Stars: Judy Garland, James Mason, Jack Carson, Charles Bickford, Tommy Noonan, Lucy Marlow

Director: George Cukor

Rated: NR

Running Length: 154 minutes

TMMM Score: (9/10)

Review:  You’ve seen the cover image of of 1954’s A Star is Born a million times over the years.  It’s an iconic image: Judy Garland’s wide eyes looking toward the heavens with her hands forming a picture frame around her face.  Aside from The Wizard of Oz, it’s surely Garland’s most recognizable calling card though it still surprises me how many people haven’t seen the movie its taken from. A musicalized remake of 1937’s A Star is Born, screenwriter Moss Hart and legendary director George Cukor reworked the rather simple story of the original to better suit their female star.  Garland hadn’t been onscreen for four years and after working through so many “kid” roles over the previous decade this was seen as her most adult role to date.  Produced for a then astounding $5 million and becoming a huge hit with a lasting history, this version of A Star is Born is what people usually think of when they hear the title.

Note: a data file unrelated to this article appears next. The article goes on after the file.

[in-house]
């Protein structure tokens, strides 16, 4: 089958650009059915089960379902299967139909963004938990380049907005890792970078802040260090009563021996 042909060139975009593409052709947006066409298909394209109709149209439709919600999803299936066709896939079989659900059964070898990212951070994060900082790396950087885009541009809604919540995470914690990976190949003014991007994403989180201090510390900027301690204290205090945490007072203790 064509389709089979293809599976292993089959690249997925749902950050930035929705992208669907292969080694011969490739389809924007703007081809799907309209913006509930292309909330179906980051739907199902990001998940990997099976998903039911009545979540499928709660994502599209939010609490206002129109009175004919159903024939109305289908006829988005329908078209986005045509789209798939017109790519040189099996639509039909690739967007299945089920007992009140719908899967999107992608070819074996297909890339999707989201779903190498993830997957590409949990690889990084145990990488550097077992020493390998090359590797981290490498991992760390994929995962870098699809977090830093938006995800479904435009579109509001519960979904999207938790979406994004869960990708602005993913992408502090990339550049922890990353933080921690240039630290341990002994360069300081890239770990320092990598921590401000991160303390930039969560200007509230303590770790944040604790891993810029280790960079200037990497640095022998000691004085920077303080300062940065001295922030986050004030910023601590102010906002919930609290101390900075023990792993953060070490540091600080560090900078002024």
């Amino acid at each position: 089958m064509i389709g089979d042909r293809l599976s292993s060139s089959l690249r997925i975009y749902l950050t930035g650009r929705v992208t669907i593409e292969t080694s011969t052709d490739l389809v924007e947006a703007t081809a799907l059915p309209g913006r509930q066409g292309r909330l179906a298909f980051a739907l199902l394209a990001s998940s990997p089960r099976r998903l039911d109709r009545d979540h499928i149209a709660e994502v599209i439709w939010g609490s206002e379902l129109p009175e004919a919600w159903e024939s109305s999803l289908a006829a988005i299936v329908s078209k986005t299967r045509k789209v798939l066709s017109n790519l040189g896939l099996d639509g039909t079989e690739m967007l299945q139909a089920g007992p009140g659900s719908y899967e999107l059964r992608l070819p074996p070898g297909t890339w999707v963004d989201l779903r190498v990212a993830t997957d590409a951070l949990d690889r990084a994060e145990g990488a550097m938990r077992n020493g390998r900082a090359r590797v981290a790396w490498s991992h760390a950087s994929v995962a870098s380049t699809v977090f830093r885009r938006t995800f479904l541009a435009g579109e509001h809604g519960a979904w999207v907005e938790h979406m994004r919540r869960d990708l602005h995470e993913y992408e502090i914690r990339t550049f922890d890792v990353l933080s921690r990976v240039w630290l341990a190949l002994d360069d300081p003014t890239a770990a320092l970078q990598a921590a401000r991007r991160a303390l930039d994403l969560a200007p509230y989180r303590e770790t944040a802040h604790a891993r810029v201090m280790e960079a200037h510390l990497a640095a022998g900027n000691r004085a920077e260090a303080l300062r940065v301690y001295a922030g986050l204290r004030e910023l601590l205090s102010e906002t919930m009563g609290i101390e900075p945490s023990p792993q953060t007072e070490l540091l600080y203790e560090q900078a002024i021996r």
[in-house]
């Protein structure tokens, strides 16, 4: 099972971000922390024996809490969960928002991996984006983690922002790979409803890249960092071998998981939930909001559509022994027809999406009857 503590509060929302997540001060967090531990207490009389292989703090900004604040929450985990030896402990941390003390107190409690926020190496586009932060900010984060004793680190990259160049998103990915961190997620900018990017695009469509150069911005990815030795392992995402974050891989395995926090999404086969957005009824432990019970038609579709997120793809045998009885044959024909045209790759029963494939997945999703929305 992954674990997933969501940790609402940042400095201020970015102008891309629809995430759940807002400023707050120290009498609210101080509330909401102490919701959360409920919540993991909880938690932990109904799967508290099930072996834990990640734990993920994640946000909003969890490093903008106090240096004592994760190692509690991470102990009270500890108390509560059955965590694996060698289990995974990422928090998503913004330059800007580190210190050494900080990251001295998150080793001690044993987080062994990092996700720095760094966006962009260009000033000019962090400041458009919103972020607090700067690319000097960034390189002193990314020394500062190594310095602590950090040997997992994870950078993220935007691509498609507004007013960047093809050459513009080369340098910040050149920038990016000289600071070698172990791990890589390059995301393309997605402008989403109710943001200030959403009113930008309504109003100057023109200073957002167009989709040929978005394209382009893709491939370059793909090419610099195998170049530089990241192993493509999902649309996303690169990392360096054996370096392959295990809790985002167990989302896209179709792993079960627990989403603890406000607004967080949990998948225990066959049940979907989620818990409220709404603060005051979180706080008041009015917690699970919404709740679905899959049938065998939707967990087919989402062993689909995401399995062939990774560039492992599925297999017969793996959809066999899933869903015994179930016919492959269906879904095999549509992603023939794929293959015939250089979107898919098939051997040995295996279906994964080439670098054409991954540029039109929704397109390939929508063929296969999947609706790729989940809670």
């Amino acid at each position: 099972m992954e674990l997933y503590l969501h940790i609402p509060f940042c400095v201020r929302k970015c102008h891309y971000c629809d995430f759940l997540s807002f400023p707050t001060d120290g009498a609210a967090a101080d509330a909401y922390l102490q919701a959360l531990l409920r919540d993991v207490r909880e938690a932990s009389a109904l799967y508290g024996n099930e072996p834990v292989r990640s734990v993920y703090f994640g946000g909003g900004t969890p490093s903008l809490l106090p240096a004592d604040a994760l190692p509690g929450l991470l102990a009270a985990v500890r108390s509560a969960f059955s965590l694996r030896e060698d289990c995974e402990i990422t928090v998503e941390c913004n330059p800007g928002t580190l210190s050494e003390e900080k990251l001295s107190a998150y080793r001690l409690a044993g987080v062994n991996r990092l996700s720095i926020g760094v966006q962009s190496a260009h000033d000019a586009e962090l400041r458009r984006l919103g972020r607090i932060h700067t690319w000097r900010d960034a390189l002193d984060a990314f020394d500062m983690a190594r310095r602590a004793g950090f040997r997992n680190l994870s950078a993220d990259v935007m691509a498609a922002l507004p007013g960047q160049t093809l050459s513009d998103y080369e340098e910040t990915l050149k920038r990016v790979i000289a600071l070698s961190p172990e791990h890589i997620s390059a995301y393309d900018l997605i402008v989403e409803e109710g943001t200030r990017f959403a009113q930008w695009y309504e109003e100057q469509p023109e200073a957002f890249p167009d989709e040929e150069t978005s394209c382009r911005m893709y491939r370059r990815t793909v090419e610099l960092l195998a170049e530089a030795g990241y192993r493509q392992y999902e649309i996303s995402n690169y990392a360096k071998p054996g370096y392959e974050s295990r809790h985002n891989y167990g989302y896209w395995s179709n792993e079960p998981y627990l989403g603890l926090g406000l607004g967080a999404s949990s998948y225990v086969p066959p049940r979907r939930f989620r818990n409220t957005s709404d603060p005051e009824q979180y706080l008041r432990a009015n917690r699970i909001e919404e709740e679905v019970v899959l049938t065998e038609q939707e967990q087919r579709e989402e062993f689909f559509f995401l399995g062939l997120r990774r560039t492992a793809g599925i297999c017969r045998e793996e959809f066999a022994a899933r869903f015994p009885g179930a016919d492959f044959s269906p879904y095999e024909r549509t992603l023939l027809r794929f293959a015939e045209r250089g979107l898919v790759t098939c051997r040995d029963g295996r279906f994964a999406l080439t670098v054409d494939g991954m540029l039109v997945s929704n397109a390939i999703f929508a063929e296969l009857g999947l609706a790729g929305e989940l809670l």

Jettisoning Esther’s backstory in North Dakota and jumping right into the present, Cukor introduces us to former matinee idol Norman Maine (James Mason) as he arrives at a high-profile event three sheets to the wind.  Though the studio press agent tries to keep him offstage, Maine manages to stumble into the mix of the big band and singers currently performing.  One of these singers is Esther (Garland) and she gamely tries to work Norman into the act. As he sobers up and realizes how she saved his butt, Maine follows Esther to a nightclub where he is knocked out by her after-hours performance.